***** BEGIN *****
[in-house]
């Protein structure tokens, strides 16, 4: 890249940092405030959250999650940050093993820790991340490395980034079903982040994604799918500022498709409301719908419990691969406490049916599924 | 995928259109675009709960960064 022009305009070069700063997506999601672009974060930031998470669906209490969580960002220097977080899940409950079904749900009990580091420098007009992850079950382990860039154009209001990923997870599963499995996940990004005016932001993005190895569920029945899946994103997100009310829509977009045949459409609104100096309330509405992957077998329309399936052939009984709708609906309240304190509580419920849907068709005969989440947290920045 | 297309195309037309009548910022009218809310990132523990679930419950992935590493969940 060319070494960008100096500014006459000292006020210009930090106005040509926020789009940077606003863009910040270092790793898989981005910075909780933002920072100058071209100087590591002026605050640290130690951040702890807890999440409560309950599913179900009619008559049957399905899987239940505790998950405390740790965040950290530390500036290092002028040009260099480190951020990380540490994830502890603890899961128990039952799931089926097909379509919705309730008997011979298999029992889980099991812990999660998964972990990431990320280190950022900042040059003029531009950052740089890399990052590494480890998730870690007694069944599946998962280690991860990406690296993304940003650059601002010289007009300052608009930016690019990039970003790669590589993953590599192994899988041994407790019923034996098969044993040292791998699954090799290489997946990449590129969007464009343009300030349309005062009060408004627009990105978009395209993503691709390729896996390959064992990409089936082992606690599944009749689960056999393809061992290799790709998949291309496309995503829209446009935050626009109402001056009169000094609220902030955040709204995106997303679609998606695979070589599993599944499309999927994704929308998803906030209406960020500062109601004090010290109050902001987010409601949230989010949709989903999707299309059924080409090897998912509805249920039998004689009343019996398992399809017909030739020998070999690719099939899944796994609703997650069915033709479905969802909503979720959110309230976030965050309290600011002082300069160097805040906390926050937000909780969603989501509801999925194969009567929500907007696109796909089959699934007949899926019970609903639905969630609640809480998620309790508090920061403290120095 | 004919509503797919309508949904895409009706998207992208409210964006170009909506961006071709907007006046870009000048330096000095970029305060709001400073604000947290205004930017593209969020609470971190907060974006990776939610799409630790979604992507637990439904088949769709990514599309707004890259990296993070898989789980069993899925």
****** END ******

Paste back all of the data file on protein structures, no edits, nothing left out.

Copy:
[in-house]
């Protein structure tokens, strides 16, 4: 890249940092405030959250999650940050093993820790991340490395980034079903982040994604799918500022498709409301719908419990691969406490049916599924 | 995928259109675009709960960064 022009305009070069700063997506999601672009974060930031998470669906209490969580960002220097977080899940409950079904749900009990580091420098007009992850079950382990860039154009209001990923997870599963499995996940990004005016932001993005190895569920029945899946994103997100009310829509977009045949459409609104100096309330509405992957077998329309399936052939009984709708609906309240304190509580419920849907068709005969989440947290920045 | 297309195309037309009548910022009218809310990132523990679930419950992935590493969940 060319070494960008100096500014006459000292006020210009930090106005040509926020789009940077606003863009910040270092790793898989981005910075909780933002920072100058071209100087590591002026605050640290130690951040702890807890999440409560309950599913179900009619008559049957399905899987239940505790998950405390740790965040950290530390500036290092002028040009260099480190951020990380540490994830502890603890899961128990039952799931089926097909379509919705309730008997011979298999029992889980099991812990999660998964972990990431990320280190950022900042040059003029531009950052740089890399990052590494480890998730870690007694069944599946998962280690991860990406690296993304940003650059601002010289007009300052608009930016690019990039970003790669590589993953590599192994899988041994407790019923034996098969044993040292791998699954090799290489997946990449590129969007464009343009300030349309005062009060408004627009990105978009395209993503691709390729896996390959064992990409089936082992606690599944009749689960056999393809061992290799790709998949291309496309995503829209446009935050626009109402001056009169000094609220902030955040709204995106997303679609998606695979070589599993599944499309999927994704929308998803906030209406960020500062109601004090010290109050902001987010409601949230989010949709989903999707299309059924080409090897998912509805249920039998004689009343019996398992399809017909030739020998070999690719099939899944796994609703997650069915033709479905969802909503979720959110309230976030965050309290600011002082300069160097805040906390926050937000909780969603989501509801999925194969009567929500907007696109796909089959699934007949899926019970609903639905969630609640809480998620309790508090920061403290120095 | 004919509503797919309508949904895409009706998207992208409210964006170009909506961006071709907007006046870009000048330096000095970029305060709001400073604000947290205004930017593209969020609470971190907060974006990776939610799409630790979604992507637990439904088949769709990514599309707004890259990296993070898989789980069993899925």